New Tools of the Trade

Crop Consultants Use Soil Sampling Apps

David Hydrick's Crop Consulting partners with Field Concepts to offer services for grid soil sampling. (Progressive Farmer photo by Lisa Buser)

It's growing season in the Mississippi Delta. The shop door slides open at 5:15 in the morning as David Hydrick and crew load motorcycles and four-wheelers for a new day of field scouting. With gas tanks filled the night before, coffee and lunch packed, he knows exactly where to get started.

Hydrick's weather app sends him an update by 5:30 every morning. His crop-consulting business serves clients from the Missouri Bootheel through northeast Arkansas almost down to Memphis. "We get on the app, see where it's rained and how much. If it's rained an hour away, we know whether to use a motorcycle or a four-wheeler, and where to go."

Weather apps are only one of many evolving technologies Hydrick and other consultants are embracing to help their farmer clients optimize bushels and get the most out of crop input dollars. Sorting through ever-increasing technology options and weighing the best choices for each client is no small task.

"It's complicated technology these days, and I can't put my finger on one single tool. They all work together," Hydrick says.


Multiple layers of data can go into building a field database. For many consultants, it begins with soil-sampling fertilizer recommendations. Hydrick's Crop Consulting partners with Field Concepts to offer services for grid soil-sampling on 1- to 5-acre grids and zone soil-sampling from various forms of data generated by yield maps or Veris sensing data. After samples are processed, Hydrick uses the data to build variable-rate fertilizer and seed prescriptions.

"When soil samples come back from the lab, we use FieldRx software developed by AgRenaissance. We use FieldX (software program collects/manages/shares data) to establish sample points which can be correlated back to lab results," Hydrick explains. "This allows us to know exactly what's going on with fertility levels to make variable-rate fertilizer recommendations in FieldRx across several acres in a matter of minutes."

Another option Hydrick offers is to run a Veris sensing tool over fields. It captures soil texture by measuring electrical conductivity, pH and soil organic matter. "We do this to generate files that simplify variable-rate seeding recommendations and make best use of a farmer's seed investment," he says. "Some soil textures may need more seed, and some need less. This can also be crop- and variety-specific. When we capture the Veris data, we can upload it into AgDNA, Echelon (Agrian), Incompass (WinField) or SMS (Ag Leader) to build variable-rate seed prescriptions to load into the tractor."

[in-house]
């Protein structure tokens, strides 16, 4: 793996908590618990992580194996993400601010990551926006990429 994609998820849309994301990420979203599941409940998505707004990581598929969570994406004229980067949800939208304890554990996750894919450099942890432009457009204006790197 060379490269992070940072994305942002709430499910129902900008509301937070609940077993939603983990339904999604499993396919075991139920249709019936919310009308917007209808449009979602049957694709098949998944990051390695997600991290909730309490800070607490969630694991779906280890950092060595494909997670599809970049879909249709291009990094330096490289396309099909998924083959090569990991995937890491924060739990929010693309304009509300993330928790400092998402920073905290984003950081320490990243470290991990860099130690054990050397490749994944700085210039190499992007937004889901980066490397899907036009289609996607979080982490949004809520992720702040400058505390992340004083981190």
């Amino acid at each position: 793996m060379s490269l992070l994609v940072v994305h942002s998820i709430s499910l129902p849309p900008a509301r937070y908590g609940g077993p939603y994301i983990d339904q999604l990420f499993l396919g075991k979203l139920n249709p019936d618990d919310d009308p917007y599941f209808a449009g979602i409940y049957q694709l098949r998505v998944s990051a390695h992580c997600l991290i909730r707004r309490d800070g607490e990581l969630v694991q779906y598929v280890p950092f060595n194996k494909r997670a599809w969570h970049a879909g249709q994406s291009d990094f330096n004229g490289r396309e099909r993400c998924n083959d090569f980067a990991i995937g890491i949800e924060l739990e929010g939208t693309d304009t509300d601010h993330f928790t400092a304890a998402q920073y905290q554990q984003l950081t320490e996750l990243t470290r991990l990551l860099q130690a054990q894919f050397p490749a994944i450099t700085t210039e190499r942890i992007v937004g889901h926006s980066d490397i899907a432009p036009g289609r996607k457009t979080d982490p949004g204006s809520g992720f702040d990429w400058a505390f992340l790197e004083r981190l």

He uses several different apps and programs throughout the day. "One of our most valuable apps is MyJohnDeere," Hydrick says. "It tells us everything that has occurred to a specific field. We can access real-time updates of plantings, pesticide applications, field preparation work, harvest, etc. This app also gives us the ability to compare varieties across vast acreage to see what works best at a given location each year."

For consultant Joe Jenkins and his clients, zone-sampling for soil data works best. Jenkins and wife, Dianne, operate Jenkins Precision Ag Service, Kenton, Tennessee. His client base includes the Missouri Bootheel, northeast Arkansas, western Tennessee and western Kentucky.

Jenkins prefers zone soil-sampling over grids because he believes it's a more manageable method for farmers. "We see many variations in topography and soil types, such as sand, silt and clay. We use yield data and topographical areas to define management zones and take soil samples," Jenkins says.

"Data coming back from the lab helps us to create soil maps based on the management zones. We use this information to personally make fertility recommendations, either variable-rate or a regular blend. After farmer approval, we send recommendations and scripts to the vendor chosen by the farmer." He also helps clients manage irrigation with Precision King remote monitors.

With 1.5 million acres enrolled in its Crop-Trak and Nutri-Track programs, MFA Precision Ag Services has a large footprint across the Midwest. The co-op provides an array of consulting options for its farmer members, including grid soil-sampling, yield data interpretations, electrical conductivity mapping, N modeling and variable-rate planting recommendations.

"We follow the industry 4R Nutrient Stewardship program: the right source, the right rate, the right time, the right place," says MFA area manager Jason Mefford, whose service area reaches from central Missouri along the Missouri River valley to eastern Kansas.

"Many technologies exist for P [phosphorus] and K [potassium], nitrogen modeling and seeding rates. We want to manage nutrients to maximize farm profitability and reduce runoff, or excess nutrient buildup. The beauty of the nutrient stewardship principles is that they align perfectly with farmers' intent to be more efficient and increase bushels per dollar of crop inputs invested," Mefford says.